The Name of the Wind, by Patrick Rothfuss

Another frame story! This is becoming a theme, it seems…

And darn this frame story all to heck. I picked up this book not knowing too much about it except that a) I keep seeing people mentioning it as a pretty awesome book and b) it was published in 2007 and therefore necessary for my Countdown Challenge. So when it started in all epic fantasy with its innkeeper with a shady past and creepy spider things that are not demons but are probably something more terrifying, I was like, “All right. This will be fun.” AND THEN YOU NEVER FIND OUT ANYTHING MORE ABOUT THE SPIDERS.

Ahem.

One of my pet peeves in epic fantasy is this conceit of showing the reader a gun in Act I and then waiting until act, like, XVII to have it go off. This is only meant to be a three-book series, so I suppose there won’t be that much waiting, but UGH.

Anyway, after the whole spiders thing happens, it turns out that one of the characters is some famous scribe who writes down the lives of other famous people, and also that the innkeeper with the shady past is a formerly Very Famous Person now languishing in Do You Remember That Guy land. After the scribe works some psychological magic on the innkeeper, the innkeeper is like, “Fine. I will tell you my story. It will take three days. Hope you don’t have carpal tunnel.”

This book is Day One of the story-telling, and here the story veers away from Epic Fantasy and settles into a more Harry Potter and the Goblet of Fire land, with the long rambling stories that don’t really have anything driving them (see: Quidditch World Cup). It is also similar in that most of Kvothe’s story here takes place at an Academy, where Kvothe is like the smartest kid there, but waaay too cocky, and also very poor, and he’s like Hermione and Harry and Ron all rolled into one, with even a vicious Draco to play against.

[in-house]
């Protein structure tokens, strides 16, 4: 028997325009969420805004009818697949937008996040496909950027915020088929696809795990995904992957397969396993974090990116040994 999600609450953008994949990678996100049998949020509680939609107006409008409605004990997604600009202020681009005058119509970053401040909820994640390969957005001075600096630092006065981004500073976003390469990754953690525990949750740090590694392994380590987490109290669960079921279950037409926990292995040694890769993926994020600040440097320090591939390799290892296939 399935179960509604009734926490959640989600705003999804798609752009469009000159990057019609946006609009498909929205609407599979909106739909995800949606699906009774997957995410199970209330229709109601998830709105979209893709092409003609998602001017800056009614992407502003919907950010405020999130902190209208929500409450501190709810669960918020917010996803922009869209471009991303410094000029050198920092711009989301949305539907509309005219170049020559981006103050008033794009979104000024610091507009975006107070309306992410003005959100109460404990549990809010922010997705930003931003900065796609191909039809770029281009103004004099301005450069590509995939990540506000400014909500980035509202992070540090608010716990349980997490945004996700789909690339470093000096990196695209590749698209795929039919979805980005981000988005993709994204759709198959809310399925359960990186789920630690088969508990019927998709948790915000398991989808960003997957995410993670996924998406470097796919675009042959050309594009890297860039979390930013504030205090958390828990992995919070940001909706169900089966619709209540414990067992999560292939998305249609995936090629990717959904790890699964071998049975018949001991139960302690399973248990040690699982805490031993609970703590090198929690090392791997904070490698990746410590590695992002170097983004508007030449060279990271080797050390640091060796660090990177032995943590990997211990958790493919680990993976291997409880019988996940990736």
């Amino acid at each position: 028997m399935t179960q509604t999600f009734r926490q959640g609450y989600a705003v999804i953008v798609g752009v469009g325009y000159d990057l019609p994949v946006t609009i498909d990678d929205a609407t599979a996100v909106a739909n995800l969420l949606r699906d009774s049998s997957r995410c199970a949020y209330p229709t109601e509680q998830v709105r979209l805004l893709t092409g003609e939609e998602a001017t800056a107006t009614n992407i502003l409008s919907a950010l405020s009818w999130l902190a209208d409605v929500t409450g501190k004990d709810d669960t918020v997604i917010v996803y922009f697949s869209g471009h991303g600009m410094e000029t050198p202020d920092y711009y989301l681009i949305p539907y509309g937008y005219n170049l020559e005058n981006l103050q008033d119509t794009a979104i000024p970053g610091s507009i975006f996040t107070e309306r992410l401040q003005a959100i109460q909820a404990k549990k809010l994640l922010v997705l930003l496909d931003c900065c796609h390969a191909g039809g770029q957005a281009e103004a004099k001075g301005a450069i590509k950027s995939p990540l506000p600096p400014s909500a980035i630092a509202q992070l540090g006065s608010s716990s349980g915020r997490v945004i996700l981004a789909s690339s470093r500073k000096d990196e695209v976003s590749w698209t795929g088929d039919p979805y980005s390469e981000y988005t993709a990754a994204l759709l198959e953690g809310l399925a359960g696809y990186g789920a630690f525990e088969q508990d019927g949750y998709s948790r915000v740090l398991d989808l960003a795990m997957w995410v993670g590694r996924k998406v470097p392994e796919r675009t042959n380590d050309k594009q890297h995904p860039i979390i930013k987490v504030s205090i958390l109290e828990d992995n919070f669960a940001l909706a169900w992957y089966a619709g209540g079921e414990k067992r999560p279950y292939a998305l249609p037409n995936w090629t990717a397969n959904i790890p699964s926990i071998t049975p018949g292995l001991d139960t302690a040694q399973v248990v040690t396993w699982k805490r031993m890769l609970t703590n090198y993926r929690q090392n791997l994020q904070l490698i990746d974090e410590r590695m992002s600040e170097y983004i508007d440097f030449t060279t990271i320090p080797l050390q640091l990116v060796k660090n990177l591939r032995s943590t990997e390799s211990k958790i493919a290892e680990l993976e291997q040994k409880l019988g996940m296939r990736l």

But… I liked the Harry Potter book. For all the long rambling quidditch and the ridiculous school antics, I at least knew that something was going to happen, and the things that happen generally lead toward that something. The Name of the Wind is just a set of stories about Kvothe’s life, from being a gypsy kid to going to the Academy to trying to track down the thing what killed his parents. But there’s never anything really driving the action, and for all I hoped that there would be spiders in the end, there were not. I’m sure that this is all building up toward something in the second and third books, but I’m the kind of reader who has to have at least some little morsel now, if you’re going to keep me interested for another couple of 700-page books. And I don’t feel like I got that.

Recommendation: Don’t go into this expecting classic epic fantasy, but read this if you have the patience for that sort of story that’s going to ramble on for a few books.

Rating: 6/10
(Countdown Challenge: 2007, Support Your Local Library Challenge, Chunkster Challenge)

See also:
books i done read
medieval bookworm
reading is my superpower

Pass me yours, if you’ve got ’em.

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